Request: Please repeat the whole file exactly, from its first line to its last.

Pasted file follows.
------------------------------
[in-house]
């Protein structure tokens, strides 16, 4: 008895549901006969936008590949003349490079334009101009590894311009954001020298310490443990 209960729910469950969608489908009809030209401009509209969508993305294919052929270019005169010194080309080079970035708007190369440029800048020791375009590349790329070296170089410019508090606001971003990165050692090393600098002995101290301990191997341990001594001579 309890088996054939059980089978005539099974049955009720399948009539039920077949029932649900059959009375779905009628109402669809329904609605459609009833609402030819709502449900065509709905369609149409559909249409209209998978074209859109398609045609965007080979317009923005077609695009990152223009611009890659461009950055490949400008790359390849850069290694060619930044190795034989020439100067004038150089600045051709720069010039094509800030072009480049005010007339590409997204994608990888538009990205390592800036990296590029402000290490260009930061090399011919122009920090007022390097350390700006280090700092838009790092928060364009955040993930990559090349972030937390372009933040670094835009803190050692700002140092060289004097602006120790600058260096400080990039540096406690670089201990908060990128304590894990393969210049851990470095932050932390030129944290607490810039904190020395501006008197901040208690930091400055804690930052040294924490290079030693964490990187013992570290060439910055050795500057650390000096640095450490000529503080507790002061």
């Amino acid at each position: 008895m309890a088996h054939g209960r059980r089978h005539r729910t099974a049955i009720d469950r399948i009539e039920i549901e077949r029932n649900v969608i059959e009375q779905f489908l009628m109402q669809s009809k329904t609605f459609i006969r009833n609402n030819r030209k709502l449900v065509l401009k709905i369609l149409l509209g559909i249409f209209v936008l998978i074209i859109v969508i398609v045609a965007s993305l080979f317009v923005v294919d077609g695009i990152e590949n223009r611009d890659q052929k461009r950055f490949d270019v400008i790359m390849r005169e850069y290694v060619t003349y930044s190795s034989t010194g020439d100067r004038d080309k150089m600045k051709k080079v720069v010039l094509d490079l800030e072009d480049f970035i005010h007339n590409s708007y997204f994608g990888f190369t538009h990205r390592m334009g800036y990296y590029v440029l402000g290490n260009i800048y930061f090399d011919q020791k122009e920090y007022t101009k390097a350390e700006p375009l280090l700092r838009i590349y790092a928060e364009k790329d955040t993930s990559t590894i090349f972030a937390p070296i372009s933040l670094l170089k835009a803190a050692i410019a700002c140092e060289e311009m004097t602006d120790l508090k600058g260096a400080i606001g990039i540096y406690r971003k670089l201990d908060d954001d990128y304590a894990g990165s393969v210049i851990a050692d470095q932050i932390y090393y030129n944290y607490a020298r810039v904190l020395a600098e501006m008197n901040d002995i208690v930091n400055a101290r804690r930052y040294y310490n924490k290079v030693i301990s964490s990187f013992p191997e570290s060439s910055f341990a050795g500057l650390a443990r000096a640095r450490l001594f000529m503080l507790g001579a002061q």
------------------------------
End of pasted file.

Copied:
[in-house]
């Protein structure tokens, strides 16, 4: 008895549901006969936008590949003349490079334009101009590894311009954001020298310490443990 209960729910469950969608489908009809030209401009509209969508993305294919052929270019005169010194080309080079970035708007190369440029800048020791375009590349790329070296170089410019508090606001971003990165050692090393600098002995101290301990191997341990001594001579 309890088996054939059980089978005539099974049955009720399948009539039920077949029932649900059959009375779905009628109402669809329904609605459609009833609402030819709502449900065509709905369609149409559909249409209209998978074209859109398609045609965007080979317009923005077609695009990152223009611009890659461009950055490949400008790359390849850069290694060619930044190795034989020439100067004038150089600045051709720069010039094509800030072009480049005010007339590409997204994608990888538009990205390592800036990296590029402000290490260009930061090399011919122009920090007022390097350390700006280090700092838009790092928060364009955040993930990559090349972030937390372009933040670094835009803190050692700002140092060289004097602006120790600058260096400080990039540096406690670089201990908060990128304590894990393969210049851990470095932050932390030129944290607490810039904190020395501006008197901040208690930091400055804690930052040294924490290079030693964490990187013992570290060439910055050795500057650390000096640095450490000529503080507790002061």
């Amino acid at each position: 008895m309890a088996h054939g209960r059980r089978h005539r729910t099974a049955i009720d469950r399948i009539e039920i549901e077949r029932n649900v969608i059959e009375q779905f489908l009628m109402q669809s009809k329904t609605f459609i006969r009833n609402n030819r030209k709502l449900v065509l401009k709905i369609l149409l509209g559909i249409f209209v936008l998978i074209i859109v969508i398609v045609a965007s993305l080979f317009v923005v294919d077609g695009i990152e590949n223009r611009d890659q052929k461009r950055f490949d270019v400008i790359m390849r005169e850069y290694v060619t003349y930044s190795s034989t010194g020439d100067r004038d080309k150089m600045k051709k080079v720069v010039l094509d490079l800030e072009d480049f970035i005010h007339n590409s708007y997204f994608g990888f190369t538009h990205r390592m334009g800036y990296y590029v440029l402000g290490n260009i800048y930061f090399d011919q020791k122009e920090y007022t101009k390097a350390e700006p375009l280090l700092r838009i590349y790092a928060e364009k790329d955040t993930s990559t590894i090349f972030a937390p070296i372009s933040l670094l170089k835009a803190a050692i410019a700002c140092e060289e311009m004097t602006d120790l508090k600058g260096a400080i606001g990039i540096y406690r971003k670089l201990d908060d954001d990128y304590a894990g990165s393969v210049i851990a050692d470095q932050i932390y090393y030129n944290y607490a020298r810039v904190l020395a600098e501006m008197n901040d002995i208690v930091n400055a101290r804690r930052y040294y310490n924490k290079v030693i301990s964490s990187f013992p191997e570290s060439s910055f341990a050795g500057l650390a443990r000096a640095r450490l001594f000529m503080l507790g001579a002061q």